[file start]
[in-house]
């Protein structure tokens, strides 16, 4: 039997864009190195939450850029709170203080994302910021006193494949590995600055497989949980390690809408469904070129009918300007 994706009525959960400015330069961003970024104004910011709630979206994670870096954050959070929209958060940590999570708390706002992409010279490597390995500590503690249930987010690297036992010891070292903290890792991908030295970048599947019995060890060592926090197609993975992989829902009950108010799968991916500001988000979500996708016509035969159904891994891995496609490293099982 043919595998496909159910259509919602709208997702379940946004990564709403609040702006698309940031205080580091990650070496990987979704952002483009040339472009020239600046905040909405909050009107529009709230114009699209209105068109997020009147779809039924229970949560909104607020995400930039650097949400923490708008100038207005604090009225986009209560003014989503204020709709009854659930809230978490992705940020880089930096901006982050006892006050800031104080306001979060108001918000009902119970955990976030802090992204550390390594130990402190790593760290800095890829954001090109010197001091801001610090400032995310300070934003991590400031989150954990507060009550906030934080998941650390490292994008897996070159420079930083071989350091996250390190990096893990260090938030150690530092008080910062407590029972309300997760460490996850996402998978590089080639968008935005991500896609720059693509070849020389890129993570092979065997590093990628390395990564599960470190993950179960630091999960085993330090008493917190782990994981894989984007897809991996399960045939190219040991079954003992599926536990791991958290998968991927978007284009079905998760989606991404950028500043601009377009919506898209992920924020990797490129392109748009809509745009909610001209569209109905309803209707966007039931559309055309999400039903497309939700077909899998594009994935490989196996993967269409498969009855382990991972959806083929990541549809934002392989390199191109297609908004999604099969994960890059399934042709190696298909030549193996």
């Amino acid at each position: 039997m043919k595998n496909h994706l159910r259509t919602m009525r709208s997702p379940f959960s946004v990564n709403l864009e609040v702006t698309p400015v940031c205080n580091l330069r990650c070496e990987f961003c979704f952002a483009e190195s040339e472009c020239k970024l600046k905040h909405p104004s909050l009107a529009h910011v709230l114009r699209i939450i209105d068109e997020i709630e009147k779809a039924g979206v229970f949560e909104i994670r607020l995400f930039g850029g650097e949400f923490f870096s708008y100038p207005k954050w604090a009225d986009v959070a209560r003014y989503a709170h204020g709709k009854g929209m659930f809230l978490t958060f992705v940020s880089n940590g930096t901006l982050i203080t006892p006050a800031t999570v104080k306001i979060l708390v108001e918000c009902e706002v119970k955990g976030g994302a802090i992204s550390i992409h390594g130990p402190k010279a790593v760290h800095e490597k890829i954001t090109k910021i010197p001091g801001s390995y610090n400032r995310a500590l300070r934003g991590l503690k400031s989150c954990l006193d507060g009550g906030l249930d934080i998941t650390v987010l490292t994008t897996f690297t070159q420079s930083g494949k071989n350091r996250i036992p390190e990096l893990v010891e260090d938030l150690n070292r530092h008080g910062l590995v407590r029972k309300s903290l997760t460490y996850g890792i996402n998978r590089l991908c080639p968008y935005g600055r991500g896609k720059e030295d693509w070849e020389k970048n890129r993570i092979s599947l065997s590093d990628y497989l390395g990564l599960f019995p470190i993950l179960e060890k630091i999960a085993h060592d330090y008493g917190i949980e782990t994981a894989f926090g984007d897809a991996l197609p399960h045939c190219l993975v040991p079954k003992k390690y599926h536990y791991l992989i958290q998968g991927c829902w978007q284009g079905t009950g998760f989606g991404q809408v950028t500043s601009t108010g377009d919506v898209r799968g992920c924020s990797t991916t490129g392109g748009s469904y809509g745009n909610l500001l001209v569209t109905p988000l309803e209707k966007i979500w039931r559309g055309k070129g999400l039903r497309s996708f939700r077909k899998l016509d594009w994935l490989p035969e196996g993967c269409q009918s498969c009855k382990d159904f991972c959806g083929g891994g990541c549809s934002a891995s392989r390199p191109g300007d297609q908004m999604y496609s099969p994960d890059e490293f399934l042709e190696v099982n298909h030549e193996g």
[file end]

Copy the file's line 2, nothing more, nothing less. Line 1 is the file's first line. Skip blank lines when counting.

């Protein structure tokens, strides 16, 4: 039997864009190195939450850029709170203080994302910021006193494949590995600055497989949980390690809408469904070129009918300007 994706009525959960400015330069961003970024104004910011709630979206994670870096954050959070929209958060940590999570708390706002992409010279490597390995500590503690249930987010690297036992010891070292903290890792991908030295970048599947019995060890060592926090197609993975992989829902009950108010799968991916500001988000979500996708016509035969159904891994891995496609490293099982 043919595998496909159910259509919602709208997702379940946004990564709403609040702006698309940031205080580091990650070496990987979704952002483009040339472009020239600046905040909405909050009107529009709230114009699209209105068109997020009147779809039924229970949560909104607020995400930039650097949400923490708008100038207005604090009225986009209560003014989503204020709709009854659930809230978490992705940020880089930096901006982050006892006050800031104080306001979060108001918000009902119970955990976030802090992204550390390594130990402190790593760290800095890829954001090109010197001091801001610090400032995310300070934003991590400031989150954990507060009550906030934080998941650390490292994008897996070159420079930083071989350091996250390190990096893990260090938030150690530092008080910062407590029972309300997760460490996850996402998978590089080639968008935005991500896609720059693509070849020389890129993570092979065997590093990628390395990564599960470190993950179960630091999960085993330090008493917190782990994981894989984007897809991996399960045939190219040991079954003992599926536990791991958290998968991927978007284009079905998760989606991404950028500043601009377009919506898209992920924020990797490129392109748009809509745009909610001209569209109905309803209707966007039931559309055309999400039903497309939700077909899998594009994935490989196996993967269409498969009855382990991972959806083929990541549809934002392989390199191109297609908004999604099969994960890059399934042709190696298909030549193996």